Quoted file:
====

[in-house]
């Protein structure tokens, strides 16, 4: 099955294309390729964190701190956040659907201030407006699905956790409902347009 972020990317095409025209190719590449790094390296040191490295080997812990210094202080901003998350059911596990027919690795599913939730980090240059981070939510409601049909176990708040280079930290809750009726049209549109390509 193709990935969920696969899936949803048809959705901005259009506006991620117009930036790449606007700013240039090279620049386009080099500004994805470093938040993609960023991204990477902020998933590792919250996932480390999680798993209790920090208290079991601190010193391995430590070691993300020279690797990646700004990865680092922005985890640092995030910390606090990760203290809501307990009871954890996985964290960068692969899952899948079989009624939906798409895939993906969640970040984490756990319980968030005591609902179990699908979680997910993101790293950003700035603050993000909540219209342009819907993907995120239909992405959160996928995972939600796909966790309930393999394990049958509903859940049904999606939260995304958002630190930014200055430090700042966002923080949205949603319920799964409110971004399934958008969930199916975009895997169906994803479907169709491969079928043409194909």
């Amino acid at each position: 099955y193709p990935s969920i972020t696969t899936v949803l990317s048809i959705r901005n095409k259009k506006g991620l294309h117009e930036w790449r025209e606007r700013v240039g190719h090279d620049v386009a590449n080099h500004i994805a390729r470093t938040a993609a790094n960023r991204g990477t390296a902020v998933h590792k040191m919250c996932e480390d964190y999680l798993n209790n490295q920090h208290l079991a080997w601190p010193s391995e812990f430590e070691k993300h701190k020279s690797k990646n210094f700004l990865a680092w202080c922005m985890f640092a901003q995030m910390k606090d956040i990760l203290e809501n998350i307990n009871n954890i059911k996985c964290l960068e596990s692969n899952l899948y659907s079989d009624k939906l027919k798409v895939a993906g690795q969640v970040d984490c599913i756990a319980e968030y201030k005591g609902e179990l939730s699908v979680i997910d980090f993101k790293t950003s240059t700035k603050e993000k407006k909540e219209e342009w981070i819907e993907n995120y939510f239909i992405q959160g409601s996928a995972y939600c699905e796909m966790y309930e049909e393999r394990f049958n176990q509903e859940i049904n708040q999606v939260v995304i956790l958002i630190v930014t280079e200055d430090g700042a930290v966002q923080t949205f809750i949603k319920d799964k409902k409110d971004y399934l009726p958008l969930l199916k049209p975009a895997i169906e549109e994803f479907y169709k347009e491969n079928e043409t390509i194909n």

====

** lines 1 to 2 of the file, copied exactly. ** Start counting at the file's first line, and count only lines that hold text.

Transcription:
[in-house]
């Protein structure tokens, strides 16, 4: 099955294309390729964190701190956040659907201030407006699905956790409902347009 972020990317095409025209190719590449790094390296040191490295080997812990210094202080901003998350059911596990027919690795599913939730980090240059981070939510409601049909176990708040280079930290809750009726049209549109390509 193709990935969920696969899936949803048809959705901005259009506006991620117009930036790449606007700013240039090279620049386009080099500004994805470093938040993609960023991204990477902020998933590792919250996932480390999680798993209790920090208290079991601190010193391995430590070691993300020279690797990646700004990865680092922005985890640092995030910390606090990760203290809501307990009871954890996985964290960068692969899952899948079989009624939906798409895939993906969640970040984490756990319980968030005591609902179990699908979680997910993101790293950003700035603050993000909540219209342009819907993907995120239909992405959160996928995972939600796909966790309930393999394990049958509903859940049904999606939260995304958002630190930014200055430090700042966002923080949205949603319920799964409110971004399934958008969930199916975009895997169906994803479907169709491969079928043409194909």